A Selection of Akw Scripts

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Some examples scripts to complement the previous awk tutorial

All the scripts here assume the fields in the data is space separated - i.e. UK London 10000 etc. There hasn’t been a CSV standard until recently, but the one you get from MS Office doesn’t work too well with awk, because CSV is basically a rubbish format and hard to handle. But if you have a “well behaved” CSV file, i.e. one which doesn’t have commas, quotation marks, or new lines inside fields, e.g UK,London,10000 then you can easily process it by passing -F”,” to the awk call:

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awk -F"," -f my_awk_script.awk some_input_data.txt

In practice unless you generate the data yourself there is always going to be the odd comma or quotation mark in your data somewhere, so I find it easier to convert the data to tab separated using a free online CSV to TSV converter like this. I then call awk with “\t” as the separator, because some field may have spaces inside them.

The command below is what I use - my awk program is in my_awk_script.awk, the data is in uk_electoral_data_converted.csv, and the results goes into awk_output.txt.

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awk -F"\t" -f my_awk_script.awk uk_electoral_data_converted.csv > awk_output.txt

Sample data: UK election results

Some of the scripts will use data from the 2015 UK election in CSV format as data, converted to TSV. Here’s what it looks like:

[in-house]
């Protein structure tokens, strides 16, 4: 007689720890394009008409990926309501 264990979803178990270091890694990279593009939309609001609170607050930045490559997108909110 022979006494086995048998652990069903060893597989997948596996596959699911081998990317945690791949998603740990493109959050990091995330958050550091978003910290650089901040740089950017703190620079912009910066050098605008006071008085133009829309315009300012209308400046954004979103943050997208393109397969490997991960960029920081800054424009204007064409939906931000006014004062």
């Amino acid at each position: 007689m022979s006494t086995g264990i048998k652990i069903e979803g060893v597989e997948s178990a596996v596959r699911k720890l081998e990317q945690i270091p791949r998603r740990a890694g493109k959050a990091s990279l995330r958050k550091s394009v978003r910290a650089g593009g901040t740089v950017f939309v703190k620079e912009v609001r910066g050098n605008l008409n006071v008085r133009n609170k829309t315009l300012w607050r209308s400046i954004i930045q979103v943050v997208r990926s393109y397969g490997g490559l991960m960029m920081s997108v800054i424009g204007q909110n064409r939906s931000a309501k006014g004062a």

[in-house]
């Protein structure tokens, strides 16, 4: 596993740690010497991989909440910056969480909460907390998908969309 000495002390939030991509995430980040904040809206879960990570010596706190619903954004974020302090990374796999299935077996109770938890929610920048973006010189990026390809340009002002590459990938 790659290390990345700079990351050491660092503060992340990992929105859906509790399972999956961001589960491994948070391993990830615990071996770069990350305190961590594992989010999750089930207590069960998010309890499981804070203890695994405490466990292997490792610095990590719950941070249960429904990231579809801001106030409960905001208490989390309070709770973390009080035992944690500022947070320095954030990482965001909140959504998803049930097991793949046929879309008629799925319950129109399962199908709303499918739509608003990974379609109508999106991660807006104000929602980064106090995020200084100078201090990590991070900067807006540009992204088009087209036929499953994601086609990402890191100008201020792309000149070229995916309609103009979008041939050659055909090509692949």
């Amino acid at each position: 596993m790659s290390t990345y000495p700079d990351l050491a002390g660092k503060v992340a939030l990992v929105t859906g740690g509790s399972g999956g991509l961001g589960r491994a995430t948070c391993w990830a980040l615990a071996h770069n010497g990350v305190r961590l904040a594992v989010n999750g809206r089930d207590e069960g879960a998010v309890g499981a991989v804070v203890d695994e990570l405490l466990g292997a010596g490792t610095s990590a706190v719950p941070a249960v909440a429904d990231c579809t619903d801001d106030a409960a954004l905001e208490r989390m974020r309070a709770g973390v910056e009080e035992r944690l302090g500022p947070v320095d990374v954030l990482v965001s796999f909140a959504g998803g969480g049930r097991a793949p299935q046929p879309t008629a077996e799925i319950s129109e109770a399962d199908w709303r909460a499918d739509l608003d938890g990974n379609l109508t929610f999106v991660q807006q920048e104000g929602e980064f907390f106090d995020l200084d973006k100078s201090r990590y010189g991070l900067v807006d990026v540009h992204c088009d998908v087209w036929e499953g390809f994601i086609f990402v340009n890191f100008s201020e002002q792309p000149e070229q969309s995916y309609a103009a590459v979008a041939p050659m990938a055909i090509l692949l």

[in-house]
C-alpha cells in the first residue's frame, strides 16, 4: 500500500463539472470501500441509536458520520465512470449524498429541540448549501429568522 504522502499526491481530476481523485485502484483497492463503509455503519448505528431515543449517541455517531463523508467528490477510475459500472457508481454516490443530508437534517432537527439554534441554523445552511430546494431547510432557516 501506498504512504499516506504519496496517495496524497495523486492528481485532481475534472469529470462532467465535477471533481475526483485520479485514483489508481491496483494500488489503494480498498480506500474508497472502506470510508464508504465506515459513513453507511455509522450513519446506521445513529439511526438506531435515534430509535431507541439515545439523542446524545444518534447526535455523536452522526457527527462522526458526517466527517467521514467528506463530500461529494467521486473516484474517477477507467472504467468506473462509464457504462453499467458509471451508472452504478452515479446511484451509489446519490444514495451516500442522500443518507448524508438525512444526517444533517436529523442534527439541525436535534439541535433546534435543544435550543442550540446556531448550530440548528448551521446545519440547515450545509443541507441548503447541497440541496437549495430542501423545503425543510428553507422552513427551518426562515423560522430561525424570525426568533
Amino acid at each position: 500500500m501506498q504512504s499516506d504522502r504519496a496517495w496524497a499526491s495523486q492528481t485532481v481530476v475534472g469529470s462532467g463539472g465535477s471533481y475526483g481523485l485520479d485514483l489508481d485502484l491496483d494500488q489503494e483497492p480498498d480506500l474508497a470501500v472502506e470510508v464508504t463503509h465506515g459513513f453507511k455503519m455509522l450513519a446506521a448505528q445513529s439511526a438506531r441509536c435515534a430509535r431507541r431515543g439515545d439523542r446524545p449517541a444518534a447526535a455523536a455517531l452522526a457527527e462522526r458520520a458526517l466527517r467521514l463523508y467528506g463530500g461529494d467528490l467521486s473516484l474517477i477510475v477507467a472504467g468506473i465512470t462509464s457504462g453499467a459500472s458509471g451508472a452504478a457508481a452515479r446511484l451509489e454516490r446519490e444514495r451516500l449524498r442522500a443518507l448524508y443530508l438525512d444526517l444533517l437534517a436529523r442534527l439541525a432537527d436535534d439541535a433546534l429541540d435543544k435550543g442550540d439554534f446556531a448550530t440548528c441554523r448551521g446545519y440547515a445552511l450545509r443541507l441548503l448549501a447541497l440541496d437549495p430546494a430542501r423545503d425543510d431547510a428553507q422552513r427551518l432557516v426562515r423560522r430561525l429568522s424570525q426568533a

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Forename  Surname Description on ballot paper Constituency Name PANO  Votes Share (%) Change  FIELD9  Incumbent?  FIELD11 Constituency ID Region ID County  Region  Country Constituency type Party name identifier Party abbreviation
Gerald  Howarth The Conservative Party Candidate  Aldershot 7 23369 50.6  3.9   MP    E14000530 E12000008 Hampshire South East  England Borough Conservative  Con
Gary  Puffett Labour Party  Aldershot 7 8468  18.3  6.2       E14000530 E12000008 Hampshire South East  England Borough Labour  Lab
Bill  Walker  UK Independence Party (UKIP)  Aldershot 7 8253  17.9  13.4        E14000530 E12000008 Hampshire South East  England Borough UK Independence Party UKIP
...

And here are the field names in order

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 1 Forename
 2 Surname
 3 Description on ballot paper
 4 Constituency Name
 5 PANO
 6 Votes
 7 Share (%)
 8 Change
 9 --
10 Incumbent?
11 --
12 Constituency ID
13 Region ID
14 County
15 Region
16 Country
17 Constituency type
18 Party name identifier
19 Party abbreviation

Skipping header row

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# put NR > 1 in front of every action to skip the header row
NR > 1 { print }

# result
Gerald  Howarth The Conservative Party Candidate  Aldershot ...
...

Skipping empty records

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# check if the first field is empty
NF { print }

Rearranging fields, and skipping some

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NR > 1 && NF { print $4 ": " $2 " " $1 " (" $NF ") " $7 "% " }
# NR > 1    ignore header
# NF  ignore empty record
# print constituence name, name surname, party abbreviation, share of the vote
# ignore otehr fields

Aldershot: Howarth Gerald (Con) 50.6%
Aldershot: Puffett Gary (Lab) 18.3%
Aldershot: Walker Bill (UKIP) 17.9%
Aldershot: Hilliar Alan (LD) 8.8%
Aldershot: Hewitt Carl (Green) 4.4%
...

Print sum of all fields

Finds the national Conservative vote

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$NF == "Con" {total += $6}
END          {print total}
# $NF == "Con"  if a record concerns a tory vote
# {total += $6} add it to a running total
# END           when all records are processed
# {print total} output total

11299609

Work out column averages